Re: [-empyre-] point of reference

--- Komninos Zervos <> wrote:
> it would seem like to fully understand you have to
> engage with the 
> technology, understand its limitations and
> potential, and then use it in 
> an artistic practice, which the four of you do quite
> differently.

Yes, one must understand a mediums limitations and
push up against it.  All of us do that and probably
have interesting things to say about how we do what we
do.  In my case, HTML tables are pretty simple and
dumb.  I value these limitations because while they
close down a lot for me they also make boundaries
quite clear, and so I know what I'm working against.

> would i be right in assuming that as well as
> maintaining your own blogs, 
> and blogart poetics, you work with aggregators and
> actually keep your 
> fingers on the pulse of what is happening in the
> blogosphere.
> so do you have to have a knowledge of xml, php and
> rss?

You would be right in assuming that in my previous
work in educational technology I have kept up with all
of that, but in the art work I do I'm not worry about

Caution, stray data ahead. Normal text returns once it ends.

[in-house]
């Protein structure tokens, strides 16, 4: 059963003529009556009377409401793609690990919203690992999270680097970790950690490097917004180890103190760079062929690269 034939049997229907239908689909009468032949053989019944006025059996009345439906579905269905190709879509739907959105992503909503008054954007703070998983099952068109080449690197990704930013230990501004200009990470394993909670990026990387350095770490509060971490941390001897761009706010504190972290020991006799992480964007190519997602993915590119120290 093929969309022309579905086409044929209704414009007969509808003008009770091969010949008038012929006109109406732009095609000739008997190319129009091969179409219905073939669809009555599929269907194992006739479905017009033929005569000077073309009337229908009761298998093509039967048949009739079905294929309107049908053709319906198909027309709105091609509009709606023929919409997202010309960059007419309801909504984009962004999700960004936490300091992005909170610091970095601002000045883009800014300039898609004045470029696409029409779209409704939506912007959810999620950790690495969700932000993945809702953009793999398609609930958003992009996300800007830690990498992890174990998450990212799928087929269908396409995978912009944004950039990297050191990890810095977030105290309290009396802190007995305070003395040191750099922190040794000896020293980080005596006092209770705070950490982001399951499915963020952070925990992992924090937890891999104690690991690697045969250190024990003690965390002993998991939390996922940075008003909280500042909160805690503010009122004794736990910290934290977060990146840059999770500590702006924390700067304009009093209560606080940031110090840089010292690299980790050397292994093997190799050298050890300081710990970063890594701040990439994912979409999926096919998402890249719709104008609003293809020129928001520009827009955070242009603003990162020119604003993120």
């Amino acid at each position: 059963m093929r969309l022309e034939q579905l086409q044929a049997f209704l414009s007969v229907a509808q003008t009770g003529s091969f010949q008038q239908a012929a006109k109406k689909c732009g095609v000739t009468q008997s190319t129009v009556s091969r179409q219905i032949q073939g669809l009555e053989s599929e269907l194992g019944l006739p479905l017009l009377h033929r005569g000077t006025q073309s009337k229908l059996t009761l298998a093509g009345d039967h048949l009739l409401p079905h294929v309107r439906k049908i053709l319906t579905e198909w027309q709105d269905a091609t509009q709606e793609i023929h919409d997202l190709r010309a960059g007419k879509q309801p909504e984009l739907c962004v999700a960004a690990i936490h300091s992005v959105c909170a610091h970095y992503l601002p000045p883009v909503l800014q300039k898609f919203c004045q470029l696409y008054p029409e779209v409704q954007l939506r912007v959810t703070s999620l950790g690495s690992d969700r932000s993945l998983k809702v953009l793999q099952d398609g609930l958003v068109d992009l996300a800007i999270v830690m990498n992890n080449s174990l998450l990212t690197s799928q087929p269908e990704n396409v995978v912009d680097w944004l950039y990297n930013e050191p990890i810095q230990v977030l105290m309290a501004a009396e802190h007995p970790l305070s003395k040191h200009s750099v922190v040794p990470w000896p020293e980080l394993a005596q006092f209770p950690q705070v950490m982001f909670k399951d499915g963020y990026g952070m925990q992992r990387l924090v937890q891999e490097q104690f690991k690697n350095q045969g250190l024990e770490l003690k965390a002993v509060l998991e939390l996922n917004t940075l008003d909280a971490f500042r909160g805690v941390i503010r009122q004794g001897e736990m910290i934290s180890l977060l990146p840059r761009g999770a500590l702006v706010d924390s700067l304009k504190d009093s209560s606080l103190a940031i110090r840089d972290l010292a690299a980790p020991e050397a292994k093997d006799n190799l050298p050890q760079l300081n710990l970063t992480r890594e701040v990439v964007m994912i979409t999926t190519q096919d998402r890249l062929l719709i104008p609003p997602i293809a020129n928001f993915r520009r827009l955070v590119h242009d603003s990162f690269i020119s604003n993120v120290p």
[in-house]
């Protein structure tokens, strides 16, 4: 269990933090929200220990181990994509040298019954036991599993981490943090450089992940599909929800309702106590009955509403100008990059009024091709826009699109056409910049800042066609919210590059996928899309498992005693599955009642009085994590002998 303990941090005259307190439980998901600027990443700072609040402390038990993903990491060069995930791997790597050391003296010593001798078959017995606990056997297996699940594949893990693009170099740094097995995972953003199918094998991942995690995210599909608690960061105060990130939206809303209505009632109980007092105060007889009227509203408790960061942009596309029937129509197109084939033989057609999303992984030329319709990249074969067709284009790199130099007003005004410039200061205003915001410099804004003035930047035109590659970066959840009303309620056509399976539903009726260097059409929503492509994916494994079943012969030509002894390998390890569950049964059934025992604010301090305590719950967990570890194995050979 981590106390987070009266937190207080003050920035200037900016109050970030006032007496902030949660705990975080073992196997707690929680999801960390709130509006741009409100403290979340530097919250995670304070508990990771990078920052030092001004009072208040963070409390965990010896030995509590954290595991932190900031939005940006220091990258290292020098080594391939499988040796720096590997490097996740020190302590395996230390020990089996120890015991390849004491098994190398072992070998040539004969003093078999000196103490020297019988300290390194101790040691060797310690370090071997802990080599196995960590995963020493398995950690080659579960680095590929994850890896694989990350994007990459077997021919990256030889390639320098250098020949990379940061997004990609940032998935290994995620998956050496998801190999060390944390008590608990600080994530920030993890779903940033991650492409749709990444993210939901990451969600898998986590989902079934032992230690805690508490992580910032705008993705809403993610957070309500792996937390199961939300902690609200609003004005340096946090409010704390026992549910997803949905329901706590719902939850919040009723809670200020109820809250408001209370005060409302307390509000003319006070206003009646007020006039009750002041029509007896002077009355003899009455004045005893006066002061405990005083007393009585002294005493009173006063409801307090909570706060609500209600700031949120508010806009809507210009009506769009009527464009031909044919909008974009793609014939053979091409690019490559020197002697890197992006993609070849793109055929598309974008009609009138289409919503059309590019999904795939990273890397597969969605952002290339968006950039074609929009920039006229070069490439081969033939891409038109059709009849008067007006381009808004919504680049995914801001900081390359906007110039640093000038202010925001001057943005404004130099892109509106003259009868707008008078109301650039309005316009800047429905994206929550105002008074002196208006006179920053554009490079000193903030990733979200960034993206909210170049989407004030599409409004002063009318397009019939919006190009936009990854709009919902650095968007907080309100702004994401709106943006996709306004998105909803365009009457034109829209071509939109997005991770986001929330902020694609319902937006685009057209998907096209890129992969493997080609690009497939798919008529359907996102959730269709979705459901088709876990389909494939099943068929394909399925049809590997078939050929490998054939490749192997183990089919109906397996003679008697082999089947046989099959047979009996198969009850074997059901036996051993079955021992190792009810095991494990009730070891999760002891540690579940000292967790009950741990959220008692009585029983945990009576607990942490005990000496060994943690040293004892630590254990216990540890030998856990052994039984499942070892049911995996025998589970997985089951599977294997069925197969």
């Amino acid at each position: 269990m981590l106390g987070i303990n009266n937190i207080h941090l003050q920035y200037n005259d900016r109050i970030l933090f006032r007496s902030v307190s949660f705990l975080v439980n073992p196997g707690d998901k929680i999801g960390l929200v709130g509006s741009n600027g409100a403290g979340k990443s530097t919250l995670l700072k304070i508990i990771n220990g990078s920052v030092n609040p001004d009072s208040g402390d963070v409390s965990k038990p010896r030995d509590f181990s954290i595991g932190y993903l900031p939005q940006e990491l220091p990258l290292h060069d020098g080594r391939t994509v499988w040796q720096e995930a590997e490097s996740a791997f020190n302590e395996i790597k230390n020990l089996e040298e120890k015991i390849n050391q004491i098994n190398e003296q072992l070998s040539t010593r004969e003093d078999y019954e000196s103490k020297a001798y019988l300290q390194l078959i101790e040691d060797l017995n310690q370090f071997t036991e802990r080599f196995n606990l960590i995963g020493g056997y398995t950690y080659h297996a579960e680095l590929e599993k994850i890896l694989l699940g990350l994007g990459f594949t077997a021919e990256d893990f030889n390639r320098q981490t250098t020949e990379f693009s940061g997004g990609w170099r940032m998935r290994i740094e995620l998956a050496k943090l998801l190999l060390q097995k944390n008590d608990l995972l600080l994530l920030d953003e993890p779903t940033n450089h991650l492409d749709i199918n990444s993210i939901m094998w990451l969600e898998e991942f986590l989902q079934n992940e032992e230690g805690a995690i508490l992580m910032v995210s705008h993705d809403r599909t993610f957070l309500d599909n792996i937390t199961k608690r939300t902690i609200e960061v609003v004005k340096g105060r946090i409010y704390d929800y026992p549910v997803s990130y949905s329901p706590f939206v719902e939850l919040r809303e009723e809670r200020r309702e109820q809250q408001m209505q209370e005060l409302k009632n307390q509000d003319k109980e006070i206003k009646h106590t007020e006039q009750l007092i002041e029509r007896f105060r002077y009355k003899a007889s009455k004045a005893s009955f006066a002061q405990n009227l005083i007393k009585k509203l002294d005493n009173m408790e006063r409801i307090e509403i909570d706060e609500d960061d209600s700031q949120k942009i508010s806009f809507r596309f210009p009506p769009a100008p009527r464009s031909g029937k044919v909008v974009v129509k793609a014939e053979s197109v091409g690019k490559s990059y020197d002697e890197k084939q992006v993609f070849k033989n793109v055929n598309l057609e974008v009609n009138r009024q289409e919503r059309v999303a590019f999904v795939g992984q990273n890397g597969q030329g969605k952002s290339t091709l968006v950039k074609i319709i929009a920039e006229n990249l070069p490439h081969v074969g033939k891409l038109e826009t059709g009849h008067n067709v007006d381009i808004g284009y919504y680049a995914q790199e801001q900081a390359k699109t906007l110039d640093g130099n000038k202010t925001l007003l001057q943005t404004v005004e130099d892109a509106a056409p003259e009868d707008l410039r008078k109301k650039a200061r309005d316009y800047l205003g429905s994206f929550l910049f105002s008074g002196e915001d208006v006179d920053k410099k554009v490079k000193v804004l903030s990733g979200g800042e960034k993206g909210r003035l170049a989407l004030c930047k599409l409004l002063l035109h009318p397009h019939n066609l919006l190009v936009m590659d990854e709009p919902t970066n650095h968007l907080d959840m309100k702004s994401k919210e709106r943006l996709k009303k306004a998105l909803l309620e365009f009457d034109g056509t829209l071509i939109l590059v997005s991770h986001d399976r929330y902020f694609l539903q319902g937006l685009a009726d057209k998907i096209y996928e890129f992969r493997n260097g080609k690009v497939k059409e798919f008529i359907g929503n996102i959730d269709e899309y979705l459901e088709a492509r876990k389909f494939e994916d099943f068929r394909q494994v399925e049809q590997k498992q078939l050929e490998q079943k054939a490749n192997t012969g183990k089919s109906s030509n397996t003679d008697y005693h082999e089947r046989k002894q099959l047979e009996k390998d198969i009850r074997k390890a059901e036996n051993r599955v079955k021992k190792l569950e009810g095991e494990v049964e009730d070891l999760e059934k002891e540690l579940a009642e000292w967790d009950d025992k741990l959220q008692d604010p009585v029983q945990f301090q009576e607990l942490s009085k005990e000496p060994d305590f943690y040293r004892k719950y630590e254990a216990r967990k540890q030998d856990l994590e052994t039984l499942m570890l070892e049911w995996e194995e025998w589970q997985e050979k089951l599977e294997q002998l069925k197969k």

xml, php, or rss.  In fact, my rss feed seems partly
broken- the HTML is put out.  I've never bothered to
fix it.  I really don't care.  I'm interested in the
drawings.  When my weblog was getting spammed I turned
off comments and never missed them.

> apart from your obvious tablecodingart skills, which
> you have developed 
> and seem to be endlessly satisfied with this
> development, what technical 
> skills does a person need to get involved in the
> blog art world?

Do I come across as "endlessly satisfied?"  What does
that mean- smug, arrogant, narrow minded?  Is that the
impression you're getting from me?  Or do you mean
something else and I'm getting the wrong impression.

You have two weblog URLs in your signature, so the
second part of your question surprises me:


I'm sure you know that the skill level is pretty low
for weblogs.  Being able to type helps.  Being able to
point and click.  Understanding URLs.  You can go a
long way on very little, especially when you have
something to say and aren't relying on lots of skills
and technology to cover the fact that you may not have
something to say.

> check out some html art my first year students do as
> an introductory 
> exercise to learning html coding.

I did check out some of theis work.  What age group is
this?  It's great they learn skills; when do they
learn to think about content?


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